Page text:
Tropical depression could form this week in the Caribbean: forecasters

Activity is heating up in the tropics with four areas being monitored, including an area of ​​low pressure that could develop into a tropical depression this week as it moves west-northwestward toward the Caribbean.

As of Sunday morning, the National Hurricane Center had given it a 30% chance of developing over the next 48 hours and 70% over the next five days. Experts said gradual development is expected as it moves across the central Atlantic and into the central and western Caribbean.

It was producing disorganized thunderstorms on Sunday as it moved west-northwest at 10 to 15 mph. If a tropical depression or tropical storm were to form, it would be called Danielle.

A second trough of low pressure could develop over the northwestern Caribbean this week, and slow development is possible as it moves west-northwestward over the northwestern Caribbean Sea and to Mexico’s Yucatan Peninsula.

On Sunday, the National Hurricane Center gave him a 20% chance of developing over the next five days.

A third disturbance located about 600 miles east of Bermuda on Sunday was given a 10% chance of developing within the five-day forecast.

A fourth area of ​​interest is a tropical wave expected to emerge off the west coast of Africa on Monday.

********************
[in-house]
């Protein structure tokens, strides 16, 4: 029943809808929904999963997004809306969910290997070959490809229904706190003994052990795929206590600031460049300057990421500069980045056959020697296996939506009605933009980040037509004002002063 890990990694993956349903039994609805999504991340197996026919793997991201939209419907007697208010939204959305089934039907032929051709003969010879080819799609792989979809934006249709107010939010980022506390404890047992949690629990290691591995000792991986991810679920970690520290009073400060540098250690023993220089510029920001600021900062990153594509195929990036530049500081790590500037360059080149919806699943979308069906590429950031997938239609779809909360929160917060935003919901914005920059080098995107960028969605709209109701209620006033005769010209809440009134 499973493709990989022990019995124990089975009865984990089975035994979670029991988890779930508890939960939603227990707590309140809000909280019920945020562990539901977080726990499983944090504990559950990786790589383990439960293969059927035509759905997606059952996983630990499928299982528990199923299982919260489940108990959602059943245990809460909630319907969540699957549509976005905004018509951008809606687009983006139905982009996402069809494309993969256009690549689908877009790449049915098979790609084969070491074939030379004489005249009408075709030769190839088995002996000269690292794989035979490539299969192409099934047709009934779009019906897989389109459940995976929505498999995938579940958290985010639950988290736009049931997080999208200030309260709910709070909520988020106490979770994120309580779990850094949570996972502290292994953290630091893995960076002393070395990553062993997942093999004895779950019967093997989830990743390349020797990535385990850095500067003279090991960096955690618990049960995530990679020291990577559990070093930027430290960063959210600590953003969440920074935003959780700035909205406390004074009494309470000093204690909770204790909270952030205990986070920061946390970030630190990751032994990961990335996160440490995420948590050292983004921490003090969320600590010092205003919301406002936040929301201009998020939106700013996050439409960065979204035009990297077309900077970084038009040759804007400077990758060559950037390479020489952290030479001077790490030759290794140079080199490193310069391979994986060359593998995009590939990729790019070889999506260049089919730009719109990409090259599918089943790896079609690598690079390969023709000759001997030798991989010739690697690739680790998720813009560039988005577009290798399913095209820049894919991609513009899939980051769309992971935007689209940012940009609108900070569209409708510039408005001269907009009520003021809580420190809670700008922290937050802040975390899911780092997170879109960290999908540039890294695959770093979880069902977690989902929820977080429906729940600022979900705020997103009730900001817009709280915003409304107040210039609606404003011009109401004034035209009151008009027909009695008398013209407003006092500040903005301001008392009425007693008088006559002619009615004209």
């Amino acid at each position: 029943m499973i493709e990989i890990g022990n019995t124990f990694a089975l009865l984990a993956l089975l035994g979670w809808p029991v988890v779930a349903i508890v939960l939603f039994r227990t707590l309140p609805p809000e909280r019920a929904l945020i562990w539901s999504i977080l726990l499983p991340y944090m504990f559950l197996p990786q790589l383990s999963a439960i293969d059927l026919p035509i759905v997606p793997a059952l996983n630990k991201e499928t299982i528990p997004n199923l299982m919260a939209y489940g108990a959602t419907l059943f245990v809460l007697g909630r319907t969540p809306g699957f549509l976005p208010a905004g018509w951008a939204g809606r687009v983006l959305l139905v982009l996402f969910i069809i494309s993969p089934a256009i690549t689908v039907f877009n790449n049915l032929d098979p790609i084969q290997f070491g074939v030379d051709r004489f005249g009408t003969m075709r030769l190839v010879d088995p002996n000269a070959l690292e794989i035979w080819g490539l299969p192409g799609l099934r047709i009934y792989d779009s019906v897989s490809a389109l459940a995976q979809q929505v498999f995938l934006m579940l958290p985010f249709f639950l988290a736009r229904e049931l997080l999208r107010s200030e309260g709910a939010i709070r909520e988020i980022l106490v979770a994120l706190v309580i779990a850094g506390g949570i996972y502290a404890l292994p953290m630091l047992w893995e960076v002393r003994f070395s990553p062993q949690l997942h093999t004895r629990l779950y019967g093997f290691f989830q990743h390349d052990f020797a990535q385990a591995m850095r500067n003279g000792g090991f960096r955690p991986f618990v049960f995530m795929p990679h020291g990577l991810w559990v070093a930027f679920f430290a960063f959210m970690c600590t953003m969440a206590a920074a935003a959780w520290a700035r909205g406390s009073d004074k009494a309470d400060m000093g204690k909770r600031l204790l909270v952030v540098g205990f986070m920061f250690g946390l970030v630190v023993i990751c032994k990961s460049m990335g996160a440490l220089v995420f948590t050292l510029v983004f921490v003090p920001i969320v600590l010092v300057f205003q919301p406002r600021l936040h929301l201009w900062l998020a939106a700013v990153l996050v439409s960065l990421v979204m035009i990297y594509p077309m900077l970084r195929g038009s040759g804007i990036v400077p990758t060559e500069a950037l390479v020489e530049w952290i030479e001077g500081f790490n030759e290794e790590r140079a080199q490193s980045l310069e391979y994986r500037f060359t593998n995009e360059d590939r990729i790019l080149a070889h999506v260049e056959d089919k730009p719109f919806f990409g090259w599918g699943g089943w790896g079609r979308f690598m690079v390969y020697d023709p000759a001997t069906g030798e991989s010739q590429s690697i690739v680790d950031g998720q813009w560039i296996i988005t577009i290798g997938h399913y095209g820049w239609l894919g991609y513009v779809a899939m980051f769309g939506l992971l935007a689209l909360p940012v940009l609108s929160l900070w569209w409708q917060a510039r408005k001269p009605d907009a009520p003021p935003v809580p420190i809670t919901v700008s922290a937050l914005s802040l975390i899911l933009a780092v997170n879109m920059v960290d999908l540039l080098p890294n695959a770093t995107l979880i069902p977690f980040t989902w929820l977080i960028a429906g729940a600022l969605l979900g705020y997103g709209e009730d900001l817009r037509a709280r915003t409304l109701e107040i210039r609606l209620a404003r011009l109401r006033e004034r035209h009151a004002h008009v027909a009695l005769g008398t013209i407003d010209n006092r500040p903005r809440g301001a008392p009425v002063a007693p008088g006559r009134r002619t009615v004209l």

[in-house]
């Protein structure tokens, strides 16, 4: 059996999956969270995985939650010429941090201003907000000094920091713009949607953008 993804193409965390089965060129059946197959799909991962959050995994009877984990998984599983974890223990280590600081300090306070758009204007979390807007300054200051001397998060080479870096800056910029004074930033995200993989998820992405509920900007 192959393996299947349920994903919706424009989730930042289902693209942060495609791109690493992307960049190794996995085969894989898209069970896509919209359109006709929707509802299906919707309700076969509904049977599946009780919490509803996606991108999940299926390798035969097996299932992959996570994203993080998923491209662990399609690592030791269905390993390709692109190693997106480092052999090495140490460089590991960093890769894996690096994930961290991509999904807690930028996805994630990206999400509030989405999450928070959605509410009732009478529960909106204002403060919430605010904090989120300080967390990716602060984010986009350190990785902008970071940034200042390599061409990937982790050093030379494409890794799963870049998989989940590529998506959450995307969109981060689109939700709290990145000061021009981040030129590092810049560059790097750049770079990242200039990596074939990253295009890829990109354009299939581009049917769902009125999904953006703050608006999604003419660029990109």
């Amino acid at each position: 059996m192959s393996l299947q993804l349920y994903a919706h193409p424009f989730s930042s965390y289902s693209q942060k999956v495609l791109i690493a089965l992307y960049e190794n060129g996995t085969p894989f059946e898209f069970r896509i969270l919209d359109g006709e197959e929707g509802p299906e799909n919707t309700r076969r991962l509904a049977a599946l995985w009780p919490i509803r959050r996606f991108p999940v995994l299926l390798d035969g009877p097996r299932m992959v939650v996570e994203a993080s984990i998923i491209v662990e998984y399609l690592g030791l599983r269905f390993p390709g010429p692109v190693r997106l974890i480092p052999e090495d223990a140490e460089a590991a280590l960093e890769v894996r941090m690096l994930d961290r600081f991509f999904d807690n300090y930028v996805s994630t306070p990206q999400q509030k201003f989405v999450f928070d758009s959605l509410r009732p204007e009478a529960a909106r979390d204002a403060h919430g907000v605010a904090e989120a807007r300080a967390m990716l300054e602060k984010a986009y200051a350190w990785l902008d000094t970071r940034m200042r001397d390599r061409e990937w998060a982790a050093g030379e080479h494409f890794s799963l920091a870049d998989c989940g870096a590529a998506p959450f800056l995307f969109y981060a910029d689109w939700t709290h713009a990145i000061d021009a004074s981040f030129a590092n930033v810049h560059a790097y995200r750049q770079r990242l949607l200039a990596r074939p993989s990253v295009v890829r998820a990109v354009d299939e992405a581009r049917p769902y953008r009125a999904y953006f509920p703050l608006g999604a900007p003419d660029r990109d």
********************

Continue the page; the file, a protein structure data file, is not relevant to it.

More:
None of the systems are a threat to Florida at this time.

It might just end up being the third august since 1961 there were no tropical storms in the Atlantic, according to AccuWeather.

There have only been three named storms this season so far – Alex, Bonnie and Colin – with the last, Colin, dissipating on July 3, meaning this 56-day streak is the third-longest in the story of the unnamed Atlantic hurricane season. storm since 1995.

The longest dry spell since 1995 lasted 61 days, from June 18 to August 18, 1999. However, this two-month period of inactivity was followed by a frenetic conclusion to hurricane season which featured five storms of category 4 (Bret, Cindy, Floyd, Gert, and Lenny) and dank category 2 Irene, who reached a rarity, with her eye passing Miami-Dade, Broward, and Palm Beach counties in mid-October. There was also a 59-day streak during the 2007 season.

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Forecasters say dry air, Saharan dust and wind shear have been among the reasons there haven’t been more storms this year.

The most active part of hurricane season is from mid-August to late October, with September 10 being the statistical peak of the season.

The last Atlantic hurricane was Sam, which became a hurricane on September 24 and maintained that status until October 5 as it wound its way between the United States and Bermuda.

Of the three named storms so far this season, only Alex has made its presence known in South Florida in dumping up to 12 inches of rain In certain regions.

The National Oceanic and Atmospheric Administration released its updated forecast for the hurricane season earlier this month.

NOAA predicts 14 to 20 named storms and 6 to 10 hurricanes, including 3 to 5 major ones, i.e. Category 3 or higher.

Hurricane season ends on November 30.

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